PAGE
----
Plants were placed in a growth chamber with a constant air temperature of 21 ± 2°C at a light intensity of 120 µmol m−2 s−1 (fluorescent lamps, cool-white type – TLD 36/64 Philips) with a 12 h photoperiod. Analyses were performed on plants at the 10-leaf stage.
Botrytis cinerea Pers. isolate 1072 was cultured in the dark at a temperature of 23 ± 2°C, on a potato-agar medium with the addition of 2% glucose, pH 6.3. Culture was restored monthly by mycelium passage onto a fresh medium. Conidial suspension of B. cinerea was prepared from a 3 d mycelial culture in a solution of 0.1 m glucose and 0.05 m KH2PO4. The suspension was filtered through a sterile sieve and the concentration of pathogen spores was estimated using a Bürker's chamber. The concentration of 7.5 × 105B. cinerea spores per 1 ml of 0.1 m glucose and 0.05 m KH2PO4 was applied in the experiments.
Three drops (40 µl) of the B. cinerea conidial suspension were transferred onto the upper surface of each leaf blade placed on solidified agar. After inoculation, plant material was placed in a growth chamber, in which humidity was maintained at c. 95%.
Assessment of disease development
The area of disease spots (mm2) was measured at the site of inoculation. Next the mean area of a disease spot (mm2) was calculated in relation to the area of the transferred inoculum drop. Control means 100%.
Effect of NO on mycelial growth of B. cinerea on the medium
To a potato-agar medium with the addition of 1% glucose, we added 5 ml of solution of a NO donor (100 µm sodium nitroprusside (SNP), 100 µm S-nitroso-N-acetyl-d-penicillamine (SNAP) or 200 µm S-nitrosoglutathione (GSNO)) through a sterile filter (pore diameter = 0.2 µm). Mycelium of B. cinerea was placed centrally on the medium and the diameter (cm) of the area occupied by B. cinerea mycelium was measured 2 d and 2 wk later.
Treatment of plant material with exogenous NO and B. cinerea
To investigate the sequential effect of NO and B. cinerea on selected physiological parameters, leaf blades after a 5 h incubation (in the light, at 18 ± 2°C) with a specific NO donor or with H2O (control) were transferred onto solidified agar and point-inoculated with B. cinerea spores at a concentration of 7.5 × 105. Both control leaves and inoculated leaves were placed in a growth chamber at 18 ± 2°C at a relative humidity of 95%. For the analyses, tissue was collected at 2, 18, 24 and 48 h after inoculation, by cutting discs (diameter = 1.0 cm) with a cork borer, from the site of inoculation.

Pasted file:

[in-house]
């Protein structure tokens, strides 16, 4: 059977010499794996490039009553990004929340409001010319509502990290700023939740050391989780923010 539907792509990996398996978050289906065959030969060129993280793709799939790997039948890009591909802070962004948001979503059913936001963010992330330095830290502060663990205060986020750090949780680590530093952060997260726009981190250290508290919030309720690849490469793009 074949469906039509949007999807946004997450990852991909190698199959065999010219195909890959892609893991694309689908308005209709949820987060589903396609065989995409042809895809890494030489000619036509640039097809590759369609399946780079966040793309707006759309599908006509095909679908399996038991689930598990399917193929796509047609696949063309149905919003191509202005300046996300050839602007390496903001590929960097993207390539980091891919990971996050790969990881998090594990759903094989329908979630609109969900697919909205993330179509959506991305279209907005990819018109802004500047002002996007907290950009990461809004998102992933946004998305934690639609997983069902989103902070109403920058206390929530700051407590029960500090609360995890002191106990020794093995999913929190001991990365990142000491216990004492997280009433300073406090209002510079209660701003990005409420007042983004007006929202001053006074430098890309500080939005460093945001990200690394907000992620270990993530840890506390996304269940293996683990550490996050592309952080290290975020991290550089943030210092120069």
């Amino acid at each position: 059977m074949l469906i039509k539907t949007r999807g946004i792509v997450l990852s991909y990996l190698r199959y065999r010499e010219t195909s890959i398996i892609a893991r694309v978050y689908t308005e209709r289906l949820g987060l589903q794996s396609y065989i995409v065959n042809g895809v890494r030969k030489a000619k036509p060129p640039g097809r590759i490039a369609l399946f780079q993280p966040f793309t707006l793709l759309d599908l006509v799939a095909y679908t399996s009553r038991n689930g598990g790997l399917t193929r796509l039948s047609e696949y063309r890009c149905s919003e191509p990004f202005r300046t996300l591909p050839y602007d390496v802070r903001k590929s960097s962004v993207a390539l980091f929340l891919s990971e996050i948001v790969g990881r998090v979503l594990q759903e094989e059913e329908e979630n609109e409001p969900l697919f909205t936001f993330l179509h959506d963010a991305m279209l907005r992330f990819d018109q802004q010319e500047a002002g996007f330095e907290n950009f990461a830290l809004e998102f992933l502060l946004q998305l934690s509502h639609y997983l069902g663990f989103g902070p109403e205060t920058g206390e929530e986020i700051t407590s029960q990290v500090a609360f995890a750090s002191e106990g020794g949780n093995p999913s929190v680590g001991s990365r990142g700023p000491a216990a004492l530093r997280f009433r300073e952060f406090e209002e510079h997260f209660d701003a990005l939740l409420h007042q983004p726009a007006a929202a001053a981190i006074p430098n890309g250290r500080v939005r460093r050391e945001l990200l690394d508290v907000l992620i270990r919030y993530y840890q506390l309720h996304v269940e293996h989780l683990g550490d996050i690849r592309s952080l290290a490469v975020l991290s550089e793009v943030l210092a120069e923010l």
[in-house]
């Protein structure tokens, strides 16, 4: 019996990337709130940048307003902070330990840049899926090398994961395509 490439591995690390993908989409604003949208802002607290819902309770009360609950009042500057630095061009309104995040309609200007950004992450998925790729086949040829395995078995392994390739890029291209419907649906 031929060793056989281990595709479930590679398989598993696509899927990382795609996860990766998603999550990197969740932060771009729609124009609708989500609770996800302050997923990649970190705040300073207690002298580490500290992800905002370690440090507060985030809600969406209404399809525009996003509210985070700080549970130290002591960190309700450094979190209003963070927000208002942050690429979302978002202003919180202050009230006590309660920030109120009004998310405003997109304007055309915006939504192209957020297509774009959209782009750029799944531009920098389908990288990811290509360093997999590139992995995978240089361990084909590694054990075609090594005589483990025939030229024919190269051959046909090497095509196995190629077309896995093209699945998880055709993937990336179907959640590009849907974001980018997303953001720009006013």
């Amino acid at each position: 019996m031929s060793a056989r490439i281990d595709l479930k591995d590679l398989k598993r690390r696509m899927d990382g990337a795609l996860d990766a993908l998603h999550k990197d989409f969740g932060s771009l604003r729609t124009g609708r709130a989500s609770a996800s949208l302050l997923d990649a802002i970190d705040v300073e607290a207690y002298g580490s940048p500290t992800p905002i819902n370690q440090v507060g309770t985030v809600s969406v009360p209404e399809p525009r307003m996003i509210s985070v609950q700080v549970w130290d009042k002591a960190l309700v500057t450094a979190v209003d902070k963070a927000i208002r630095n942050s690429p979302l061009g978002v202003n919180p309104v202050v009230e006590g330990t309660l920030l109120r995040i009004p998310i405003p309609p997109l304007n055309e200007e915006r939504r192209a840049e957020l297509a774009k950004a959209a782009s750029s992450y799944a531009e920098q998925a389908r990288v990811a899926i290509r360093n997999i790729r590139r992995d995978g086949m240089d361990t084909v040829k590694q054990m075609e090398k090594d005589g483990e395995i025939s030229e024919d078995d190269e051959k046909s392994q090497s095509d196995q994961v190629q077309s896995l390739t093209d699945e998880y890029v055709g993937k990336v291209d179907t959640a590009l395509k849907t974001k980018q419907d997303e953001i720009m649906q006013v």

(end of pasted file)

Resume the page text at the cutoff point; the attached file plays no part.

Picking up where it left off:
NO detection by confocal laser scanning microscopy
Nitric oxide formation was detected by using a fluorescent dye, DAF-2DA (Callbiochem, Darmstadt, Germany). Leaf sections were placed in 1 ml of buffer solution (10 mm Tris-HCl, pH 7.2). They were then incubated for 1 h at room temperature with 1 ml of DAF-2DA at a final concentration of 10 µm in loading buffer (10 mm Tris-HCl, pH 7.2), added from a 5 mm stock in dimethyl sulphoxide (DMSO). The incubation solutions were then eliminated and leaf sections were washed three times with fresh loading buffer to remove excess fluorophore. After several minutes, the sections were affixed with silicon grease to the cover slip bottom of a chamber slide, where they remained immersed in 250 µl of fresh loading buffer.
A Zeiss Axiovert 200 m inverted microscope equipped with a confocal laser scanner (Zeiss LSM 510, Germany) was used in this study and sections were excited with the 488 line of an argon laser. Dye emissions were recorded using a 505–530 nm bandpass filter and the autofluorescence of chloroplasts was captured with a 585 nm long-pass filter. Microscope, laser and photomultiplier settings were held constant during the experiment in order to obtain comparable data. Images were processed and analysed using Zeiss LSM 510 software.
The assay measures DNA fragmentation using the terminal deoxynucleotidyl transferase (TdT)-mediated deoxyuridine triphosphate (dUTP) nick-end-labelling method, in which TdT incorporates fluorescein-12-dUTP on the 3′-OH ends of fragmented DNA. An antifluorescein-alkaline phosphatase conjugate (TUNEL AP, Roche, Indianapolis, IN, USA) subsequently binds dUDP-fluorescein, and in the presence of Fast Red (Roche) shows red precipitate forms in the nuclei containing fragmented DNA. Thin slices of the surface of leaf tissue were removed with a bistoury and immediately immersed for 1 h in 4% formaldehyde in phosphate-buffered saline (PBS). After being rinsed three times in PBS, the samples were treated with liquid nitrogen. The samples were then rehydrated and incubated for 2 min in Triton X-100 solution (0.1% Triton X-100 in 0.1% (M) sodium citrate) on ice. After rinsing the samples in PBS, repeated three times, the TUNEL reaction was performed according to the manufacturer's protocol. Negative controls were conducted in the absence of the TUNEL enzyme. In positive controls, tissue was incubated with DNase I (Roche) for 10 min at 25°C, before labelling. The samples were examined under a light microscope. Experiments were repeated at least four times, with 10 slices per treatment.
NO detection and quantification by an electrochemical method